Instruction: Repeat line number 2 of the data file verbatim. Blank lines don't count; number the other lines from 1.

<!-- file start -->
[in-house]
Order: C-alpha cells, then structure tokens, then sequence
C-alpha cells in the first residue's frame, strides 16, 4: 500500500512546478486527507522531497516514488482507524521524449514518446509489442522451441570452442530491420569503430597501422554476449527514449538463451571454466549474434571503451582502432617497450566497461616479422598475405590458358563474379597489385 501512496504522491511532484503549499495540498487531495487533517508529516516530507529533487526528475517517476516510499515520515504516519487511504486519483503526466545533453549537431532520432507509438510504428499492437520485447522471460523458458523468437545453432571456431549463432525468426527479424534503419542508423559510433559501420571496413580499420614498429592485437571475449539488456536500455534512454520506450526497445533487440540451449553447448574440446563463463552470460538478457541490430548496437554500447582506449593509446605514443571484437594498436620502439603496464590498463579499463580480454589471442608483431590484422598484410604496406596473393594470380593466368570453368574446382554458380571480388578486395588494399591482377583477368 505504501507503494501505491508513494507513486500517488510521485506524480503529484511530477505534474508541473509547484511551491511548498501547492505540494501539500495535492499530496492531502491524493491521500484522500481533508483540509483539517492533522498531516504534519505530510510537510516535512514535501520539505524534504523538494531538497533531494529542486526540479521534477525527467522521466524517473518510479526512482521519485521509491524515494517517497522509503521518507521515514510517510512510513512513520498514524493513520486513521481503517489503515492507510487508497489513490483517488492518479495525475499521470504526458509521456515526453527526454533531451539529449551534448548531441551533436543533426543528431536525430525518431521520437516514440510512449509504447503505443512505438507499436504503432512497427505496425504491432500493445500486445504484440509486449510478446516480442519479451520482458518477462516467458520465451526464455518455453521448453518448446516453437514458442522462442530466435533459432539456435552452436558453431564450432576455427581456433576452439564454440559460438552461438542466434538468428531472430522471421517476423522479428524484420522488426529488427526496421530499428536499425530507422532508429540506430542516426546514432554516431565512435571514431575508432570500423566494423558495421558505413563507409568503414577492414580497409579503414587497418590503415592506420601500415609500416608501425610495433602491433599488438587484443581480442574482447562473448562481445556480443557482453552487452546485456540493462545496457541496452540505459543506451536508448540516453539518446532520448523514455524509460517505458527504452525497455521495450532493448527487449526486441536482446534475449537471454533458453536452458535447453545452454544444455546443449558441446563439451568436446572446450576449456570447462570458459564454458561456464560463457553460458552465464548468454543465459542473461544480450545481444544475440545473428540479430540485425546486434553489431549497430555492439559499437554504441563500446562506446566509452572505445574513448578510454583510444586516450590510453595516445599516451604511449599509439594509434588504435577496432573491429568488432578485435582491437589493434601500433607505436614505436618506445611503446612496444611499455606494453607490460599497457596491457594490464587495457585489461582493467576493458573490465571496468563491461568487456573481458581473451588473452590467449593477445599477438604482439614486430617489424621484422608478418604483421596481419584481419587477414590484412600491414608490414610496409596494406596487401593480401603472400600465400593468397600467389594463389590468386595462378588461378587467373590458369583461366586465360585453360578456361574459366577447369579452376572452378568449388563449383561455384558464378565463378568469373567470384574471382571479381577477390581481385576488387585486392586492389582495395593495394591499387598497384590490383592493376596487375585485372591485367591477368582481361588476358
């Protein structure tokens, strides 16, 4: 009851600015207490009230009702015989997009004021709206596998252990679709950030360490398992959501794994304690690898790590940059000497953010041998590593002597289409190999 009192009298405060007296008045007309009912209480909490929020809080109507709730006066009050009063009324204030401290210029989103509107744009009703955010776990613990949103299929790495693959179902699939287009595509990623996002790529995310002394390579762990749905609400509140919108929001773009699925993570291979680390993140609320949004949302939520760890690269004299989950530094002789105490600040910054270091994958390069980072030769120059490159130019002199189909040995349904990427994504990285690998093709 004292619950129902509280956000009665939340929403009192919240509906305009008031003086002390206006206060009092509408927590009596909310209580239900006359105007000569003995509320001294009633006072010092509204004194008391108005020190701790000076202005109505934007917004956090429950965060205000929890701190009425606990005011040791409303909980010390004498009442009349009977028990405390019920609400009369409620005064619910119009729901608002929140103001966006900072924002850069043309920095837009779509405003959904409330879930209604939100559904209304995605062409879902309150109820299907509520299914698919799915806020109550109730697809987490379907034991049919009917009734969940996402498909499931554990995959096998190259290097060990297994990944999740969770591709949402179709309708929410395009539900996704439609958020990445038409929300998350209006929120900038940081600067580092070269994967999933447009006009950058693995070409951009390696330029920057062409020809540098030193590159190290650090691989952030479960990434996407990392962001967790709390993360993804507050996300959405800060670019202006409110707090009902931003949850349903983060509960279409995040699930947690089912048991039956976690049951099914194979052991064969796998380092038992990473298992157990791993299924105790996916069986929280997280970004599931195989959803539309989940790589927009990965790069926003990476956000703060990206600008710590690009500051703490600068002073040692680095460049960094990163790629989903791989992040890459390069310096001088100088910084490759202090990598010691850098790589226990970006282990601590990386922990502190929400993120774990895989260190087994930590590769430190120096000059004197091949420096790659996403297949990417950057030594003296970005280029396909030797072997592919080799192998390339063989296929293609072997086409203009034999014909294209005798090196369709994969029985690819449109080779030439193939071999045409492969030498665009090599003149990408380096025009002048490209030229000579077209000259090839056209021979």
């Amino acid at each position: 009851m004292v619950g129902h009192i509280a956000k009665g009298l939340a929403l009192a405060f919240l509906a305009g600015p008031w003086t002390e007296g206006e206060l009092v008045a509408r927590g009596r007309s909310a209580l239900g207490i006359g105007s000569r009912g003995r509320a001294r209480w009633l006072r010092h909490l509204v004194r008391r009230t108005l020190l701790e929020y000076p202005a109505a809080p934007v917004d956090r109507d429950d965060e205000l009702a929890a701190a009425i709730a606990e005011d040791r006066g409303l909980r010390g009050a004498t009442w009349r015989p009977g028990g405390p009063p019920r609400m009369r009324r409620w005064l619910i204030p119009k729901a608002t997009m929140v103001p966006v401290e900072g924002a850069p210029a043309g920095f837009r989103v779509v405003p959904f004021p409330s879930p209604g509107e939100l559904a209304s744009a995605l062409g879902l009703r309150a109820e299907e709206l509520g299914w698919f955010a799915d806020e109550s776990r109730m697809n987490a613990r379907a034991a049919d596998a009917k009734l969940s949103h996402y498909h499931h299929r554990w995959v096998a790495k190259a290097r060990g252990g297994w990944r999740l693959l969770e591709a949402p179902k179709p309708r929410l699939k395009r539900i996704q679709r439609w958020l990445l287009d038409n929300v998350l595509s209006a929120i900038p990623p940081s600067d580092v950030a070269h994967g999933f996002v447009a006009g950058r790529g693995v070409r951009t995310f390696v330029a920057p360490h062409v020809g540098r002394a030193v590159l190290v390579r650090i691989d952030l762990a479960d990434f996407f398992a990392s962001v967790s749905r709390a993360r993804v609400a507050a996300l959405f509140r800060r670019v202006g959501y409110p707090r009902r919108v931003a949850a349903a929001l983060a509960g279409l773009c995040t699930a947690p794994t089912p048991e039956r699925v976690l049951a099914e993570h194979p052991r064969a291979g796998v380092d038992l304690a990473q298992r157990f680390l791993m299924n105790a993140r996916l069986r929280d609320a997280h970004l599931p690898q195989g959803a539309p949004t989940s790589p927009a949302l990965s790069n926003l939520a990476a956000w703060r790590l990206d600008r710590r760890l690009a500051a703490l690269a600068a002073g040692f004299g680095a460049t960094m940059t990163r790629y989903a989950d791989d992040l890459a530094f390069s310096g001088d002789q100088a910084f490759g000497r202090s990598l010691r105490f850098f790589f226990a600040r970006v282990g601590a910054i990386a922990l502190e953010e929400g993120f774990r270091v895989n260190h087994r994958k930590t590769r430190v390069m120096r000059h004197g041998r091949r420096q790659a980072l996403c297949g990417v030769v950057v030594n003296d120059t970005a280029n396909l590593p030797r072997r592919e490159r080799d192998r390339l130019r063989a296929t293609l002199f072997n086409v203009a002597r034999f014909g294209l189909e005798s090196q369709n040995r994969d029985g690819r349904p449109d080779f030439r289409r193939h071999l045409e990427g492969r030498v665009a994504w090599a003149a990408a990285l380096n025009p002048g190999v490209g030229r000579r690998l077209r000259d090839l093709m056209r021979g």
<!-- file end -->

Order: C-alpha cells, then structure tokens, then sequence